Category Archives: Short Stories

Torch to the Rescue

Written in response to the daily prompt  First Sight: Whether a person, a pet, an object, or a place, write about something or someone you connected with from the very first second.

The following is a fictionalized account of an incident during the Katrina clean-up:

When Hurricane Katrina hit New Orleans, many pets were abandoned as their owners fled the storm. When the search and rescue teams came to help those who stayed, they had to deal with these scared and hungry pets. One of those rescuers found a dog that stole his heart.

The rescue team had arrived a few days before and had already searched one neighborhood door by door. They were now working on a second area. Jimmy waded up to the door from the raft and put the entry tag next to the door of the house. It was hard work pushing these doors open. Most of them were wooden doors swollen from all the water they were now sitting in. He had to put his shoulder into this one to get it unstuck. His partner, Kevin, stood close by ready to handle anything unexpected. Sometimes when they opened the door a snake would float out and Jimmy was more afraid of snakes than anything else he had ever run across. So, he would open the door and step back so Kevin could see what was coming out.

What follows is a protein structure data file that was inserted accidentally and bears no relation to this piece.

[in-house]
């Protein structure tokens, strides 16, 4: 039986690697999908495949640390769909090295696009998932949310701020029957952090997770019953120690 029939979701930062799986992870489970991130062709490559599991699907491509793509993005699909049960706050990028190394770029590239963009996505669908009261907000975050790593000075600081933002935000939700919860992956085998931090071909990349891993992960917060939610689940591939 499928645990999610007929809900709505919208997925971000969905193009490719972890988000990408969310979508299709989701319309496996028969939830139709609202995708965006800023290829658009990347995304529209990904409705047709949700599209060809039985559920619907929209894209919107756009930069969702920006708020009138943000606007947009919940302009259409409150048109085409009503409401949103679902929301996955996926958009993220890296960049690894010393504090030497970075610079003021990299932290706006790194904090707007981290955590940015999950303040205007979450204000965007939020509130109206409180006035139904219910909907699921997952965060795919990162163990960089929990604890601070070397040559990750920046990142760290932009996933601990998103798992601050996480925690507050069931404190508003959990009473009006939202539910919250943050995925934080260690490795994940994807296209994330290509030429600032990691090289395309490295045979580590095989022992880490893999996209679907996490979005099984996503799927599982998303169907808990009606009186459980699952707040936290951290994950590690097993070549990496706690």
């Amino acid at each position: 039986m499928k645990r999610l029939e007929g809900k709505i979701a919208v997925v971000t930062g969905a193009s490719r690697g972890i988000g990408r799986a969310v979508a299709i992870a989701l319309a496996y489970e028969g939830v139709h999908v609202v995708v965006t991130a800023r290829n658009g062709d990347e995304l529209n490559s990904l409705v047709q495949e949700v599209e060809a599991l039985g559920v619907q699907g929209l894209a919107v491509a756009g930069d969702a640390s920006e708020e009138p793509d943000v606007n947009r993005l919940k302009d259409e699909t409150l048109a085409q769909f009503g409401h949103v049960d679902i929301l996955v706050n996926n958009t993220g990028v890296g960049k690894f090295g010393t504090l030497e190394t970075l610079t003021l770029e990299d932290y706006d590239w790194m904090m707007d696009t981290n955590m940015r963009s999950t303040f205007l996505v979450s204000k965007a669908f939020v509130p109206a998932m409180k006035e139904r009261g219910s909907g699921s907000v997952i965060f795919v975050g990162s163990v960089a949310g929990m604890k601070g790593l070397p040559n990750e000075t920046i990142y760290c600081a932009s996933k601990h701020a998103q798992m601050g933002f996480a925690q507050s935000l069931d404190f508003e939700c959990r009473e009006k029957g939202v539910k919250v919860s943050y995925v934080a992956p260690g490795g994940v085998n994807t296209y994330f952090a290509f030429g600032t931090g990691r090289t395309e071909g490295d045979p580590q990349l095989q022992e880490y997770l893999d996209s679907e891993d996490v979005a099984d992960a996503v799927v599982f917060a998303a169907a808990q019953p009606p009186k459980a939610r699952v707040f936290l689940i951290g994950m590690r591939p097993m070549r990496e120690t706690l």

This time there were no snakes. What there was though was a medium-sized dog lying on a table, just out of the water, thumping the tip of its tail weakly against the tabletop. Its fur was coated with a matted muddy mess. There was no way of telling what its original color was. Its eyes looked at the two men with such pleading that it filled them with pity. They were there to rescue humans, but they couldn’t Continue reading


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Saved by Grace